I will be writing a new play, The Ugly Princess, almost from scratch, in 24 hours for APN’s Writeathon on 23 November. I say “almost”, because I have two scenes. This post…is about making you want to see the whole thing.
The story is linked – in my head, somehow – to this painting, now at the National Gallery in London, a painting which, the story goes, gave Sir John Tenniel the idea for how the Duchess should look in Alice’s Adventures in Wonderland.
When I was asked to provide one scene, no more than ten minutes long, with two characters, for my workshop at Playworks Ink, and I realized I didn’t have anything fitting the bill, that’s when the “squidgies” set in, and I had to write a scene from this play still sitting entirely in my head. And here, exactly, is what happened:
There were twenty of us playwrights in the workshop room the first day. Robert randomly picked one person. Her scene was read out loud by two actors in the middle of the room. Robert asked the playwright what she’d intended, and she explained. Then he said: “Your assignment…is to remove all the dialogue of this character, and give ALL the dialogue in the scene to the other character. Make it a monologue.”
And I could feel everyone else in the room thinking the same thing as me: Holy. Crap.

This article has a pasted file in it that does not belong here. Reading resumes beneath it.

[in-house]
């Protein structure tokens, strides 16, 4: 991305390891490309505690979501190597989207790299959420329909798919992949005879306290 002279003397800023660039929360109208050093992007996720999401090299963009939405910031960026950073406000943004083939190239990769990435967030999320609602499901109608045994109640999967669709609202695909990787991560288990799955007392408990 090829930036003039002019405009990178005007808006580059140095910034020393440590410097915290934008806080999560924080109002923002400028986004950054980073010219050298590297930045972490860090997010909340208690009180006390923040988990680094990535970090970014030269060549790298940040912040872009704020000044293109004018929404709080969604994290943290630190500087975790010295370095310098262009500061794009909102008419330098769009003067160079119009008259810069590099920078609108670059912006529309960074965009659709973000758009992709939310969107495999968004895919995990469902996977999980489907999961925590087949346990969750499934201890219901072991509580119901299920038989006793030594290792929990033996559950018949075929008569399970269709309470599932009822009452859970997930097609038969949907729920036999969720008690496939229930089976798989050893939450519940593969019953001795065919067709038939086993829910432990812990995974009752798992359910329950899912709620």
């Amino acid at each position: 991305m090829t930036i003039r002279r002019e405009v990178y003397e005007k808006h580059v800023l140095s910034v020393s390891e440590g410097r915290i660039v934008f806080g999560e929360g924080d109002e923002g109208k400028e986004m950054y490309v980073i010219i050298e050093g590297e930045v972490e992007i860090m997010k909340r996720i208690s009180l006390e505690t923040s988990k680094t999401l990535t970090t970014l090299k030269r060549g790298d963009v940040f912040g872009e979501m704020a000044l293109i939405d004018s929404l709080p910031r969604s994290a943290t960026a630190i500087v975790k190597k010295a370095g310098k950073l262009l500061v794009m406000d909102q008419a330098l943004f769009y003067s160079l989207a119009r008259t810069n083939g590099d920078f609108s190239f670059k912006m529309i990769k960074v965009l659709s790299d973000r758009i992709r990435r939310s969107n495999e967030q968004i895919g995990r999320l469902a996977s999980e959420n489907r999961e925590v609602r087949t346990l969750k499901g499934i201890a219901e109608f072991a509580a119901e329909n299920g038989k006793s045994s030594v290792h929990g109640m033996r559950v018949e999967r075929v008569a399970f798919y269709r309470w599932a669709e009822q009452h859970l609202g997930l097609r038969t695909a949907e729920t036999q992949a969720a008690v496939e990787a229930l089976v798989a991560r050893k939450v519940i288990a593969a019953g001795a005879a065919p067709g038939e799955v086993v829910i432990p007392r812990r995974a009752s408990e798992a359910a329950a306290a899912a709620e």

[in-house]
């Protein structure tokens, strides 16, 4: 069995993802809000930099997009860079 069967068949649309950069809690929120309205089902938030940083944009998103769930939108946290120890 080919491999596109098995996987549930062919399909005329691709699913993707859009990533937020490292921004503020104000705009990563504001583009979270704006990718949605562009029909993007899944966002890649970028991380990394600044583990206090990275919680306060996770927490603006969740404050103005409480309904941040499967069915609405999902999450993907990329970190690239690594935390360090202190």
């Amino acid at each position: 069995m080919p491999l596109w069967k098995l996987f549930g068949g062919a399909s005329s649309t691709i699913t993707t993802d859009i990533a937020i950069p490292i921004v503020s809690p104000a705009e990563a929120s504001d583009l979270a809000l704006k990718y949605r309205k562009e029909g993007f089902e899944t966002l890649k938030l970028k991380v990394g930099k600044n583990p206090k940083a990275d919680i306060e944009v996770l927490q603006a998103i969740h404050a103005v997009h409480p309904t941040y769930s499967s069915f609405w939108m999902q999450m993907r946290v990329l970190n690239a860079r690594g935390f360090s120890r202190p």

One playwright brought part of her stage adaptation of Things Fall Apart. He told her to set in the year 3000 and make it Sci-Fi. My fellow tweeter James was told to take his very idyllic scene of a brother and sister between the two World Wars, and transform it into the first level of a violent, gory video game.
I remembered the one brilliant moment in the Muppets Tonight series, when Cindy Crawford (yeah) was on. There were some besotted pigs asking what made her a supermodel, and then laserbeams came out of her eyes and vapourized one pig. The remaining pig ran after her shouting “Cindy! Do me! DO ME!”
I was that pig. Sitting there, in trepidation and glee, thinking “Me! Me next! What do I get to do?!”
So. The two actors got my script, and after glancing at it, they asked if I wanted British accents. Hell yeah. So they read it. Everyone laughed. Robert laughed. When the scene was done, he said, “This is very interesting.” I remained calm. He did not ask me to rewrite what I had, no. My assignment was to write a NEW scene, bring in the prince, and have him meet the two ladies at once, but when he spoke to one, the other answered, so he’d be flipping back and forth between them…for five pages. He said “It’s a bit complicated, but judging by your writing I think you can do it.”
We took a break, and I was vibrating in the hallway. I went off to write, and I had those five pages in 30 minutes.
My intention is to let the rest simmer, and then pound it out in support of the marvelous group that let me go to Playworks and got this to happen. And then enter it into the KidsFringe draw for next year. Want to see it?